Mexican Inflation (y/y) and Monetary Policy Rate Source: Banxico and RGE
The PMI stayed above 50 in February, advancing 2.9% m/m seasonally adjusted (SA) to 54.6, after growing 1.3% m/m SA in January and 5% m/m SA in December. The index is 43% above the low of 38.1 reached in January 2009, but 5.5% below the high of 57.8 in January 2010. Solid domestic demand rather than external demand generated strong growth in new orders, pushing companies to increase output and hire workers. Inventories decreased rapidly, while average input costs increased at a marked pace.
Colombia’s central bank (Banrep) increased the benchmark rate by 25 basis points to 3.25% at its February 25 meeting, the first hike after maintaining the rate at 3% for nine consecutive months. The decision surprised the markets and RGE as expectations were tilted toward an unaltered monetary policy rate. In its communiqué, Banrep said that the conditions keeping the rate at a low level had changed as domestic demand and credit dynamics had improved, economic growth is approaching its long-term trend, inflation projections are close to the middle of the target range and inflation expectations have deteriorated. Still, Banrep maintains that the new rate level is supportive of economic and employment growth and helps to keep inflation within the target range.
Headline inflation climbed in January by 0.38% m/m (consensus, 0.35% m/m; RGE, 0.28% m/m), led by significant gains in housing and food costs. The sharp increase in housing costs (1.86% m/m from 0.19% m/m) comes as a result of revised electricity tariffs and potable water, and higher cooking gas prices resulting from adjustments in refineries during December. Fruits, edible oils, bread and some grain prices affected the food component of the index, which recovered from four months of negative monthly inflation, printing a positive 0.52% m/m in January 2011. Other goods and services also accelerated, driven by hotel lodging and personal items. Transport, apparel and health-care prices decelerated.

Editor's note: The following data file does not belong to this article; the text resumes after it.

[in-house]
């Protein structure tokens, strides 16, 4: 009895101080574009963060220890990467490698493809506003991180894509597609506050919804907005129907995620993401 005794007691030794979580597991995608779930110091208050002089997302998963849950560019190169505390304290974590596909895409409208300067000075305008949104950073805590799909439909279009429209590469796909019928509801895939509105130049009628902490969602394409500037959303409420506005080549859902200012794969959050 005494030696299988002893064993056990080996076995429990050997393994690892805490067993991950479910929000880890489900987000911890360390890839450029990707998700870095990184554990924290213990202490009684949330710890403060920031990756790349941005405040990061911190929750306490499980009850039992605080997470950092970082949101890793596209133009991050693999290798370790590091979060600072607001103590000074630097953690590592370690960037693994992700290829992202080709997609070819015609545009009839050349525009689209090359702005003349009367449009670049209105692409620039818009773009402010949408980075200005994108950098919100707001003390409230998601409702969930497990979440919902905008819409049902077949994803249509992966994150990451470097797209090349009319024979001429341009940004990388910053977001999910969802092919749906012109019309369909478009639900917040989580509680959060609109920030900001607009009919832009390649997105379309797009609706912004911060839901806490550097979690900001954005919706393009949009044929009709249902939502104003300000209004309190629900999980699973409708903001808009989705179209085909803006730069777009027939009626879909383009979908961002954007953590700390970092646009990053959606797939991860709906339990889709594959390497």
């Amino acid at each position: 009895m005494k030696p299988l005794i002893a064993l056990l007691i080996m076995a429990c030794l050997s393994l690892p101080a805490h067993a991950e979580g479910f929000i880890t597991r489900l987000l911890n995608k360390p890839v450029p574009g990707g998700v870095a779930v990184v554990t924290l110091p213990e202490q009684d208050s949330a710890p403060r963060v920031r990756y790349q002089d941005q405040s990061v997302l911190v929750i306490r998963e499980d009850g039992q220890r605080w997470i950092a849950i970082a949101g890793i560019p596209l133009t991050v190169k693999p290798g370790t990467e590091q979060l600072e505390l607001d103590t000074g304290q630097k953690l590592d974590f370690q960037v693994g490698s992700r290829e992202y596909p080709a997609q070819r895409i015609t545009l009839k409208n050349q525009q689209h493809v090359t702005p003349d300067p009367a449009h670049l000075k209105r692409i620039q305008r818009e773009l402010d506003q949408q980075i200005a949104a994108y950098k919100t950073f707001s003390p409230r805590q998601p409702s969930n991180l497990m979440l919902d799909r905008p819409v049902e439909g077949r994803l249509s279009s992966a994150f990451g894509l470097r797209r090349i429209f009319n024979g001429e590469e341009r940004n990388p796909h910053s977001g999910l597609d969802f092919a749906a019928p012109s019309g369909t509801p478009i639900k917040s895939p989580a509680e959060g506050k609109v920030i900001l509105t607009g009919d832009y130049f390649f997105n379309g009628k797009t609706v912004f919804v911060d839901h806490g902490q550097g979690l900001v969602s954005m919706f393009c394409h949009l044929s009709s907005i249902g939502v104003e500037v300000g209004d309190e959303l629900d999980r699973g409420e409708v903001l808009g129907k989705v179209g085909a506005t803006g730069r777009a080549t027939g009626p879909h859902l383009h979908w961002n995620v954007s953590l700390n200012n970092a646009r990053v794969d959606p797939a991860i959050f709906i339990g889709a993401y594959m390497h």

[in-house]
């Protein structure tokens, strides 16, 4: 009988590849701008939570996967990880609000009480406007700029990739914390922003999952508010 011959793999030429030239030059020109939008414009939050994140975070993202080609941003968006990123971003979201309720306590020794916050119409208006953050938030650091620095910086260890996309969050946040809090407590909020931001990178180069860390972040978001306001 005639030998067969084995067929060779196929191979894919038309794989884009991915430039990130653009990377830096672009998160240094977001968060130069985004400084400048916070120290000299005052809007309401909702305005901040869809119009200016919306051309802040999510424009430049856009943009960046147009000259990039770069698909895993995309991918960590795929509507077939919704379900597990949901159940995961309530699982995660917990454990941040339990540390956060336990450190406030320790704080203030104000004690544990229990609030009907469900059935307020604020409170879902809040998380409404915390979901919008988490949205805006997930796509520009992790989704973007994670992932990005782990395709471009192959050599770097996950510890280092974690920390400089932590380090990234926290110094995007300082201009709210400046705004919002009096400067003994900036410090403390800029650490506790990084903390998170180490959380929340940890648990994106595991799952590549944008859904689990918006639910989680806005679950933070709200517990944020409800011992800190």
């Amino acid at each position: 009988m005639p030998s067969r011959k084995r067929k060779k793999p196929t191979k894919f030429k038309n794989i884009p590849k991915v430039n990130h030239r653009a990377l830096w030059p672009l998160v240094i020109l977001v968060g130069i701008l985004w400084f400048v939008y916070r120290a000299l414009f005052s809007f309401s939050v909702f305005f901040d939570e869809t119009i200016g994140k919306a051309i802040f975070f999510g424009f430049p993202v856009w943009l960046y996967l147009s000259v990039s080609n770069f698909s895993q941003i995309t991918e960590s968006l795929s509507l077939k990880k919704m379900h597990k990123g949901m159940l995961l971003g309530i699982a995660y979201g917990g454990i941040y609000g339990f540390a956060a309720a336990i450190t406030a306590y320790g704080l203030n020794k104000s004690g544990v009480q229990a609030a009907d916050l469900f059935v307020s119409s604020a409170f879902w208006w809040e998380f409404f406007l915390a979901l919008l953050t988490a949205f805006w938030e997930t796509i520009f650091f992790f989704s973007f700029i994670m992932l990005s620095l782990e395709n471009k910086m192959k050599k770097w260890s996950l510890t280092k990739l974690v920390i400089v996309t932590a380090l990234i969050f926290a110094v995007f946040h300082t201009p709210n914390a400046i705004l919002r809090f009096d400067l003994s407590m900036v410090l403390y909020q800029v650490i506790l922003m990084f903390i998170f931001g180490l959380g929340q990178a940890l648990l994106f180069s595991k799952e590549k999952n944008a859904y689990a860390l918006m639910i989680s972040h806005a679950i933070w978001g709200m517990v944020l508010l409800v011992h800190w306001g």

Colombia’s industrial production and retail sales likely continued to show divergent paths in November. RGE expects industrial production to grow by 2.4% y/y (3.5% y/y three-month moving average (3MMA) through September), constrained by external demand, especially from Venezuela; an overvalued currency; low industrial confidence (5.2% y/y) and still-weak energy demand (1.2% y/y). Meanwhile, retail sales likely expanded robustly by 17.7% y/y (15.2% y/y 3MMA through September), driven by the still-high but falling consumer confidence (25.9% y/y), strong car sales (80% y/y) and improving consumer credit conditions (11.8% y/y). This has certainly contained Colombia’s economic growth in H2 2010.